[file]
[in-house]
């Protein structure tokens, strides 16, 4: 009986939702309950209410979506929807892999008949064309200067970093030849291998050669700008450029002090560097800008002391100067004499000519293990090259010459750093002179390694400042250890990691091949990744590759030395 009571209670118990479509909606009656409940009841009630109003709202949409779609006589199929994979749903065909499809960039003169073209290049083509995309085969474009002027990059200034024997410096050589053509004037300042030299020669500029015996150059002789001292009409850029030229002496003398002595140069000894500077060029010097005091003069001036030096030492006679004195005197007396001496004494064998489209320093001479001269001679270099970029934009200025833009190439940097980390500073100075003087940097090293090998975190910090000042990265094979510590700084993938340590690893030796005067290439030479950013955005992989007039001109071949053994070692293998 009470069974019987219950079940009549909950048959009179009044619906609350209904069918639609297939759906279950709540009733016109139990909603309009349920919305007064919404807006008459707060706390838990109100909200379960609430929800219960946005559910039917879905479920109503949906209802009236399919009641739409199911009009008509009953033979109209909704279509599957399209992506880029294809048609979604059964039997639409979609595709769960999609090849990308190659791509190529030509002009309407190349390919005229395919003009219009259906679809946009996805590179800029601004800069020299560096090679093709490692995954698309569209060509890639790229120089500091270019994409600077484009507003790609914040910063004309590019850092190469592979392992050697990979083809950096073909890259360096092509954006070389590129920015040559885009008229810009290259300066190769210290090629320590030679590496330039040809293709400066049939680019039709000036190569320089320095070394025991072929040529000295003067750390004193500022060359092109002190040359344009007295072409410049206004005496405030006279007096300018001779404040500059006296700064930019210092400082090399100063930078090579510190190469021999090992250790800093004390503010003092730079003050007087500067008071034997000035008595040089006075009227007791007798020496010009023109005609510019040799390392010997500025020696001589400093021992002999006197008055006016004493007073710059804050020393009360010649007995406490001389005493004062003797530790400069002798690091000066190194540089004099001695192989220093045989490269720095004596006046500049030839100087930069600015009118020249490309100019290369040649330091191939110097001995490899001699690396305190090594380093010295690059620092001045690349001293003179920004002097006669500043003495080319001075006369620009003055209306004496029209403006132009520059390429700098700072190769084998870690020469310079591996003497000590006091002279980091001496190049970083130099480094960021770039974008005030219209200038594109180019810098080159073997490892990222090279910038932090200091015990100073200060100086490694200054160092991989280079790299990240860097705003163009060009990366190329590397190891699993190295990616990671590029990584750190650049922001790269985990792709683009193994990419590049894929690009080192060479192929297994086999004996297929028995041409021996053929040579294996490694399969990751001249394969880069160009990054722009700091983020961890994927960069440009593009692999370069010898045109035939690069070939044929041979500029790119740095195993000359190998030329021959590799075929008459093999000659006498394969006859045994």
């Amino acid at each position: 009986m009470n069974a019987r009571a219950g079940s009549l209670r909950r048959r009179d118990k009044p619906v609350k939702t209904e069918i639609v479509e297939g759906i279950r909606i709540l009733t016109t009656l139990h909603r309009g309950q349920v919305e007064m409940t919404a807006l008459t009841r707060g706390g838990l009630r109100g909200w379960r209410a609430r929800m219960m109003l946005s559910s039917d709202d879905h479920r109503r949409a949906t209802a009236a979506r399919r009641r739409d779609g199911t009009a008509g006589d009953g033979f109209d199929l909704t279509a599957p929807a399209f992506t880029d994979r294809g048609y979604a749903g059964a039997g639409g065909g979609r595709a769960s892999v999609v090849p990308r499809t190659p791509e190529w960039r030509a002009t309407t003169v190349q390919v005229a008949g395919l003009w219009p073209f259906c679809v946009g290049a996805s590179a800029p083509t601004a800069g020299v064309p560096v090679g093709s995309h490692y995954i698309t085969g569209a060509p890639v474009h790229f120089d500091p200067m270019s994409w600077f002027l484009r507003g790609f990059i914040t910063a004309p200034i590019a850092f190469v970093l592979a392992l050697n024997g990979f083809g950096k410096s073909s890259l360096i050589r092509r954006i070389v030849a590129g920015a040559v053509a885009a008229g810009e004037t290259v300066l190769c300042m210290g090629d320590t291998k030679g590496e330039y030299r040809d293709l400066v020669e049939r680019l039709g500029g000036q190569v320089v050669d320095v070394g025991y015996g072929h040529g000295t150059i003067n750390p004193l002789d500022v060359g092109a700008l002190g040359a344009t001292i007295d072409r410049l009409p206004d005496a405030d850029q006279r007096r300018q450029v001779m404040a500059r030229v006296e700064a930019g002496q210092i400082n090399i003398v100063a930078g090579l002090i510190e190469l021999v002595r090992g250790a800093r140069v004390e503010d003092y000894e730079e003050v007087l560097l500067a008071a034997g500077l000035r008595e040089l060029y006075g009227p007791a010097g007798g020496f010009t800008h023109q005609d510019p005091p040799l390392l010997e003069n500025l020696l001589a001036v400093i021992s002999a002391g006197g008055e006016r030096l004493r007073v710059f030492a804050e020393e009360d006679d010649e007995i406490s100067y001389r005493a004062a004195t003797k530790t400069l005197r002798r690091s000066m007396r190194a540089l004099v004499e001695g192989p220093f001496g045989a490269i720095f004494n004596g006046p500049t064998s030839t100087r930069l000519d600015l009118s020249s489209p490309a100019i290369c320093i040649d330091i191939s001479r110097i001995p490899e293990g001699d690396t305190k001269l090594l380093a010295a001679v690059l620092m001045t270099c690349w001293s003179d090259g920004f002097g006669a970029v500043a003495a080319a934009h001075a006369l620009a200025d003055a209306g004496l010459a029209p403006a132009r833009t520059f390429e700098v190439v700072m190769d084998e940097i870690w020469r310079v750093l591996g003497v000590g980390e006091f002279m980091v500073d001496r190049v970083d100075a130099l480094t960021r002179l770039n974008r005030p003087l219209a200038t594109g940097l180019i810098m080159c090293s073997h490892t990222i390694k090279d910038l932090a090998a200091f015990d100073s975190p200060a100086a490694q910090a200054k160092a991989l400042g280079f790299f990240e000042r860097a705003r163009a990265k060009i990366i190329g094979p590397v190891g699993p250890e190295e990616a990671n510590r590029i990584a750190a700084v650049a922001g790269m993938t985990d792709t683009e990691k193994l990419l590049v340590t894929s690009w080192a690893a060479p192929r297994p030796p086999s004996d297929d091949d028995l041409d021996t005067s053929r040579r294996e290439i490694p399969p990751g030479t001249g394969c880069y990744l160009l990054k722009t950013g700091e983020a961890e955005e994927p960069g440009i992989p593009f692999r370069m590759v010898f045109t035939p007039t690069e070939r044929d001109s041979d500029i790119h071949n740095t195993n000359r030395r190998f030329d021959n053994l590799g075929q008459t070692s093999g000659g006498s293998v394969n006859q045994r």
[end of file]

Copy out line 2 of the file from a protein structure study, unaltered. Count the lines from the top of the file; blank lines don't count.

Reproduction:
């Protein structure tokens, strides 16, 4: 009986939702309950209410979506929807892999008949064309200067970093030849291998050669700008450029002090560097800008002391100067004499000519293990090259010459750093002179390694400042250890990691091949990744590759030395 009571209670118990479509909606009656409940009841009630109003709202949409779609006589199929994979749903065909499809960039003169073209290049083509995309085969474009002027990059200034024997410096050589053509004037300042030299020669500029015996150059002789001292009409850029030229002496003398002595140069000894500077060029010097005091003069001036030096030492006679004195005197007396001496004494064998489209320093001479001269001679270099970029934009200025833009190439940097980390500073100075003087940097090293090998975190910090000042990265094979510590700084993938340590690893030796005067290439030479950013955005992989007039001109071949053994070692293998 009470069974019987219950079940009549909950048959009179009044619906609350209904069918639609297939759906279950709540009733016109139990909603309009349920919305007064919404807006008459707060706390838990109100909200379960609430929800219960946005559910039917879905479920109503949906209802009236399919009641739409199911009009008509009953033979109209909704279509599957399209992506880029294809048609979604059964039997639409979609595709769960999609090849990308190659791509190529030509002009309407190349390919005229395919003009219009259906679809946009996805590179800029601004800069020299560096090679093709490692995954698309569209060509890639790229120089500091270019994409600077484009507003790609914040910063004309590019850092190469592979392992050697990979083809950096073909890259360096092509954006070389590129920015040559885009008229810009290259300066190769210290090629320590030679590496330039040809293709400066049939680019039709000036190569320089320095070394025991072929040529000295003067750390004193500022060359092109002190040359344009007295072409410049206004005496405030006279007096300018001779404040500059006296700064930019210092400082090399100063930078090579510190190469021999090992250790800093004390503010003092730079003050007087500067008071034997000035008595040089006075009227007791007798020496010009023109005609510019040799390392010997500025020696001589400093021992002999006197008055006016004493007073710059804050020393009360010649007995406490001389005493004062003797530790400069002798690091000066190194540089004099001695192989220093045989490269720095004596006046500049030839100087930069600015009118020249490309100019290369040649330091191939110097001995490899001699690396305190090594380093010295690059620092001045690349001293003179920004002097006669500043003495080319001075006369620009003055209306004496029209403006132009520059390429700098700072190769084998870690020469310079591996003497000590006091002279980091001496190049970083130099480094960021770039974008005030219209200038594109180019810098080159073997490892990222090279910038932090200091015990100073200060100086490694200054160092991989280079790299990240860097705003163009060009990366190329590397190891699993190295990616990671590029990584750190650049922001790269985990792709683009193994990419590049894929690009080192060479192929297994086999004996297929028995041409021996053929040579294996490694399969990751001249394969880069160009990054722009700091983020961890994927960069440009593009692999370069010898045109035939690069070939044929041979500029790119740095195993000359190998030329021959590799075929008459093999000659006498394969006859045994």